Seattle, like many modern large cities, is a place of striking contrasts. Tech giants tower over family businesses struggling to survive, million dollar homes are constructed mere minutes from tent cities, and some of the best schools in the nation educate future leaders, while thousands of children struggle to learn basic skills in classrooms that are underfunded and underserved.
In this land of contrast, it is very easy to become consumed by the everyday grind of high pressure jobs and familial obligations. Despite our fast paced lifestyles, there are so many in our community who yearn for a greater purpose. I first heard of the GiveLight Foundation a few years ago, and was deeply inspired by the story of one woman taking indescribable personal tragedy and transforming it into a life-saving mission. Dian’s story and the GiveLight Foundation tapped into the hearts of so many and inspired the inception of the Seattle chapter of this incredibly important cause.
Winters in this city can be long and isolating, with the wet weather lending itself more to quiet nights at home rather than social gatherings. With this in mind, the organizers of the Seattle chapter of GiveLight chose to host their inaugural event in early November, inviting women from all across the community to gather, discuss, and learn more about GiveLight before the commencement of the rainy season.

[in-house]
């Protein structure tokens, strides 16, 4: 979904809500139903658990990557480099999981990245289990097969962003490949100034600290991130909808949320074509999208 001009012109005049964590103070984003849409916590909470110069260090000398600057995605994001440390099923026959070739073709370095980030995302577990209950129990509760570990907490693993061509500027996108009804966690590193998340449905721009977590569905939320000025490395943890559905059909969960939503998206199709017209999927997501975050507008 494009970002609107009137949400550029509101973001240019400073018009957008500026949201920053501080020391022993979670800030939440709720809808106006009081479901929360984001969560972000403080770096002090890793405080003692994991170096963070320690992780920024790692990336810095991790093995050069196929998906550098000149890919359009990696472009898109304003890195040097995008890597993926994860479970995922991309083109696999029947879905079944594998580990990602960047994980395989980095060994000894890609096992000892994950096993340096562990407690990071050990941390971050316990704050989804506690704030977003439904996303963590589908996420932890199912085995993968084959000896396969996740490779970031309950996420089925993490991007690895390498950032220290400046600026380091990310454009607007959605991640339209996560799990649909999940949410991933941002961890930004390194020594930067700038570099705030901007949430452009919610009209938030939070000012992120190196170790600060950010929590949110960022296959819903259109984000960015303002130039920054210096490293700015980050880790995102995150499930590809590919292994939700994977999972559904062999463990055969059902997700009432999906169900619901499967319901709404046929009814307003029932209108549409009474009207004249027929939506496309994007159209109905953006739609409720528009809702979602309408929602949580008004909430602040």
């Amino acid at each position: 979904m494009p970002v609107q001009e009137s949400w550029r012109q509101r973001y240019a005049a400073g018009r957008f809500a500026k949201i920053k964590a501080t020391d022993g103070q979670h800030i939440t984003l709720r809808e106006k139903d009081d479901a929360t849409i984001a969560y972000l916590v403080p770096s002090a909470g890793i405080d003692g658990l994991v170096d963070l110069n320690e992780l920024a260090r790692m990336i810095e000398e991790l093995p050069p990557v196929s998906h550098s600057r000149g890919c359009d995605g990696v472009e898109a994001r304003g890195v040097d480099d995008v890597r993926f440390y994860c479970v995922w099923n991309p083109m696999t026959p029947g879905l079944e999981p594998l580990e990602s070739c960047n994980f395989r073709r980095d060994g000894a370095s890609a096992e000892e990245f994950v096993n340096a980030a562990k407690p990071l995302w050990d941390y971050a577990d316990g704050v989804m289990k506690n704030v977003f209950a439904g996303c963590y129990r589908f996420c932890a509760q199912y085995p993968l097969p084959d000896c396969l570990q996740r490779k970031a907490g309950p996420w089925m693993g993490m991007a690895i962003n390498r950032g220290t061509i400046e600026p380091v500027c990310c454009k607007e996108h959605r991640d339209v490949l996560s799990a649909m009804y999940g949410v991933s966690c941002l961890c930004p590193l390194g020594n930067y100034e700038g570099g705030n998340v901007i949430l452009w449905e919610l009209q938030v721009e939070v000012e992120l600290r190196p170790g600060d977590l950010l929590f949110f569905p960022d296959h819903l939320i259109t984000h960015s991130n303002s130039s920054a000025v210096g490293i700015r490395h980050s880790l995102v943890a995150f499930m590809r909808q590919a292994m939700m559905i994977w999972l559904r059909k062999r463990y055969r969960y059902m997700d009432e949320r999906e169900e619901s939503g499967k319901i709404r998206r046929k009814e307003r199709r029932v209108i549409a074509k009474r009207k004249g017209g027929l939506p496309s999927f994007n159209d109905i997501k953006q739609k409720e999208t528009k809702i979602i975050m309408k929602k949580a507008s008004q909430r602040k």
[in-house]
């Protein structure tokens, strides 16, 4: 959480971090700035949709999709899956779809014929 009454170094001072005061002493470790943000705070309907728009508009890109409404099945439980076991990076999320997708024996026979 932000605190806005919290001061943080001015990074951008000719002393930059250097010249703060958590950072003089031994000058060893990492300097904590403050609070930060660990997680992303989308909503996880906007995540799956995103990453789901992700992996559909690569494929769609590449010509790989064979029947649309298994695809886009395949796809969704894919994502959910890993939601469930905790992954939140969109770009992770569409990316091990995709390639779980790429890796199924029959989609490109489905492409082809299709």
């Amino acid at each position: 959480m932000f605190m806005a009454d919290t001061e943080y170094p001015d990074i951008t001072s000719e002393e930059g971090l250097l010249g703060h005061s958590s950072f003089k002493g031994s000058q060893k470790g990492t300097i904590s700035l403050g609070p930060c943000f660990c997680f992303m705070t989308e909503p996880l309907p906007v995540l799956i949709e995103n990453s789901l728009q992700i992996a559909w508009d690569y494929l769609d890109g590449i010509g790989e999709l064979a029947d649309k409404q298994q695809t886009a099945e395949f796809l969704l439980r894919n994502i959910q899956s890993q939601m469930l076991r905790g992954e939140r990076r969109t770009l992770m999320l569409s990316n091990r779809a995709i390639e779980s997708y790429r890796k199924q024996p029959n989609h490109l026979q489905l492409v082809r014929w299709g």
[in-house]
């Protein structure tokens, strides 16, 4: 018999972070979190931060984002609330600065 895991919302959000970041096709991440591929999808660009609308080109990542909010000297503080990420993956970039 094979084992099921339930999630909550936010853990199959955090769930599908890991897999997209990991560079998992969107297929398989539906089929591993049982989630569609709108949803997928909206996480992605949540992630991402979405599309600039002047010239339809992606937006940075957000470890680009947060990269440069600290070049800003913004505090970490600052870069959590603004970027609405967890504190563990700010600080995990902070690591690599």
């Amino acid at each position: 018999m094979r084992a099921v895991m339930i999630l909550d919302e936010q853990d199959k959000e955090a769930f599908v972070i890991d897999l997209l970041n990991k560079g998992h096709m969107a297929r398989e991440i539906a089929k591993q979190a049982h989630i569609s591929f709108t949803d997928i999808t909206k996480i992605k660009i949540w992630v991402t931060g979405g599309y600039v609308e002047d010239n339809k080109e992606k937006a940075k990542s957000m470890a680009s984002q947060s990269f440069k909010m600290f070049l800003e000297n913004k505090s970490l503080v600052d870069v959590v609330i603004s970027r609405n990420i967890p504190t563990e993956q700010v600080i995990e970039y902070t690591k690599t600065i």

Inspired by the stunning beauty of autumn in the Pacific Northwest, the idea of “Tea-Giving” was born. The gray tone of the Mercer Island Community Center was transformed into a unique tea party filled with beautiful fall florals, and decor in metallic hues of gold. Thirty women from all walks of life filled the room as guests were invited to enjoy a wide selection of savory sandwiches and sides, along with delicious sweet treats, including a homemade layered cake infused with the subtle flavors of lemon and Earl Gray tea.
After guests at the womens-only event had the opportunity to casually mingle, and enjoy a cup of tea, the formal program began. Two members of the core organizing committee, Sarah Karim and Nadia Mahmud led a discussion, inviting guests to ponder and share their own personal inspiration for giving and the legacies they hope to leave behind. Strangers forged connections as stories of overcoming hardship and the desire to better the world around them were shared and reflected upon.